Native American Youth:

Involvement in Justice Systems and Information on Grants to Help Address Juvenile Delinquency

GAO-18-591: Published: Sep 5, 2018. Publicly Released: Sep 5, 2018.

Additional Materials:

Contact:

Gretta L. Goodwin
(202) 512-8777
GoodwinG@gao.gov

 

Office of Public Affairs
(202) 512-4800
youngc1@gao.gov

Federal reports on Native American youth found challenges—such as poverty and exposure to violence—that can make them susceptible to being arrested, charged, or sentenced in the justice system.

Among other things, we found:

Overall rates of Native American juvenile delinquency declined 2010-2016.

While most of the Native American youth in the system were at the state or local level, they were overrepresented in the federal system—likely due to federal jurisdiction on tribal lands.

We also found 122 federal grant programs to help address underlying challenges. Many factors affect grant application success, such as short deadlines.

Number of Native American Youth Arrested by State and Local Law Enforcement Agencies, by State, Calendar Year 2016

Map showing eight states had more than 500 arrests of Native American youth in 2016

Map showing eight states had more than 500 arrests of Native American youth in 2016

Additional Materials:

Contact:

Gretta L. Goodwin
(202) 512-8777
GoodwinG@gao.gov

 

Office of Public Affairs
(202) 512-4800
youngc1@gao.gov

What GAO Found

GAO's analysis of available data found that the number of American Indian and Alaska Native (Native American) youth in federal and state and local justice systems declined across all phases of the justice process—arrest, adjudication, and confinement—from 2010 through 2016. During this period, state and local arrests of Native American youth declined by almost 40 percent from 18,295 in 2010 to 11,002 in 2016. The vast majority of Native American youth came into contact with state and local justice systems rather than the federal system.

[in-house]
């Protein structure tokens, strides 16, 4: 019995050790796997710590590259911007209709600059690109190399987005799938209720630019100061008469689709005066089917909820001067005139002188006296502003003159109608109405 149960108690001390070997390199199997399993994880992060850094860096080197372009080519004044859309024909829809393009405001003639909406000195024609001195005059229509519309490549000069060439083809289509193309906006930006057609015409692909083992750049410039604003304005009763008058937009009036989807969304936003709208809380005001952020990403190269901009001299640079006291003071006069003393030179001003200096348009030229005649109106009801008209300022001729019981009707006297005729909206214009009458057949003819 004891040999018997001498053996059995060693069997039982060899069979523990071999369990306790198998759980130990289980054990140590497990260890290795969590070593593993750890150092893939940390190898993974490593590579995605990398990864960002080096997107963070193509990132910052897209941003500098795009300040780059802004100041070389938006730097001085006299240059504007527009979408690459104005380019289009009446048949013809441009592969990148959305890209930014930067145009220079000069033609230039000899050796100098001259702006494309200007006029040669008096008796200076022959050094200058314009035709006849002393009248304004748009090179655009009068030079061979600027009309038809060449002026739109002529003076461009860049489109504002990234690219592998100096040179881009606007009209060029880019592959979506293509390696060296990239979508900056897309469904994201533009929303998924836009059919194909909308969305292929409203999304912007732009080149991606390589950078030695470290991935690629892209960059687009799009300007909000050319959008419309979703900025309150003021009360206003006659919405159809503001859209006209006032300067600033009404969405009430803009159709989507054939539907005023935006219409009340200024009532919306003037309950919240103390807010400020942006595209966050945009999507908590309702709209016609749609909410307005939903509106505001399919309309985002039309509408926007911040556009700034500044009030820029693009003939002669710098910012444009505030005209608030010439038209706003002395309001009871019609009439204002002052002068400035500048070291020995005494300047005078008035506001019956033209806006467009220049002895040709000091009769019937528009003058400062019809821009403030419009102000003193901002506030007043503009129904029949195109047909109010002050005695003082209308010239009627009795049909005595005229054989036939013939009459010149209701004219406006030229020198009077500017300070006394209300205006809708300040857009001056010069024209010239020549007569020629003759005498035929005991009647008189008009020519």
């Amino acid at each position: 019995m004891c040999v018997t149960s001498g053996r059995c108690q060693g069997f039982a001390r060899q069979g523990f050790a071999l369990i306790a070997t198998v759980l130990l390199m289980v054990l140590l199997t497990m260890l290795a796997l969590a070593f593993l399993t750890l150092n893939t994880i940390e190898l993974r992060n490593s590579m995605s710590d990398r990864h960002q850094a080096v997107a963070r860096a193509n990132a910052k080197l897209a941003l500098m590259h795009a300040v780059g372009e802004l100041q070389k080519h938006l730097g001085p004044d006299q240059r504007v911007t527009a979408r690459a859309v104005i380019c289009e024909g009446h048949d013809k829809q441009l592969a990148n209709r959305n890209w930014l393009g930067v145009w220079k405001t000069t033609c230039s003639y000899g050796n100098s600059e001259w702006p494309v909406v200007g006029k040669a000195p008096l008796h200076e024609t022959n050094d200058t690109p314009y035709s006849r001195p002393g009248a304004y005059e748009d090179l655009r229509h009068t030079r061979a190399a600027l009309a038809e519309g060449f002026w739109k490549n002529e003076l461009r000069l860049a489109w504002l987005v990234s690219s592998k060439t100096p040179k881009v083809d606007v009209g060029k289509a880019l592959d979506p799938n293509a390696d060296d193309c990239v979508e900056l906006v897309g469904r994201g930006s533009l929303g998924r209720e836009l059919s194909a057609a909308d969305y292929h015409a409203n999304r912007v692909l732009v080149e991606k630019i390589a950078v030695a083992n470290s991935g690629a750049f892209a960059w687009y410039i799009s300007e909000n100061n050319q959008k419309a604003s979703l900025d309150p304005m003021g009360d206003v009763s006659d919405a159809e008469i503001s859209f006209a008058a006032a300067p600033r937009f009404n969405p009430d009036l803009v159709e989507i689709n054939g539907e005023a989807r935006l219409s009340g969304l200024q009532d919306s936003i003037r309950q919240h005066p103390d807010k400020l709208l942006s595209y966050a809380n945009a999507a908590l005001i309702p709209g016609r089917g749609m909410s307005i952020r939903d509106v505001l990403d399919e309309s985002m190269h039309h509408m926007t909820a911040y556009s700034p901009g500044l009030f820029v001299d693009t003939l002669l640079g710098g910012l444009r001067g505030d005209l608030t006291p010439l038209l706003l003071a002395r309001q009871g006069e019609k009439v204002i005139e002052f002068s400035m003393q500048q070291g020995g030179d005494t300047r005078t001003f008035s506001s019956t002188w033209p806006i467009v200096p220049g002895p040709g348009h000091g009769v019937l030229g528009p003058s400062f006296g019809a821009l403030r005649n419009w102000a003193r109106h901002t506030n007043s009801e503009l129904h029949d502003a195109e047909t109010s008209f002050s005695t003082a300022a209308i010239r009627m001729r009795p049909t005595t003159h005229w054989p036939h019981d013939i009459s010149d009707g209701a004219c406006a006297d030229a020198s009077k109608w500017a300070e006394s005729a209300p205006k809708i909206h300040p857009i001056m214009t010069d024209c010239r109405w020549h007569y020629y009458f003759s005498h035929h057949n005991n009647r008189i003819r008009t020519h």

Number of Native American Youth Arrested by State and Local Agencies and Federal Agencies, 2010–2016

 

2010-2016

2010

2016

State and local (calendar year)

105,487

18,295

11,002

Federal (fiscal year)

246

60

20

Source: GAO analysis of Federal Bureau of Investigation (state and local) and U.S. Marshals Service data (federal). | GAO-18-591

Note: Both data sources use the race category “American Indian or Alaskan Native” but define it differently. Race information is based on various methods including self-identification and documentation. Federal data include youth in federal custody after a federal arrest and may not capture all arrests by federal law enforcement agencies.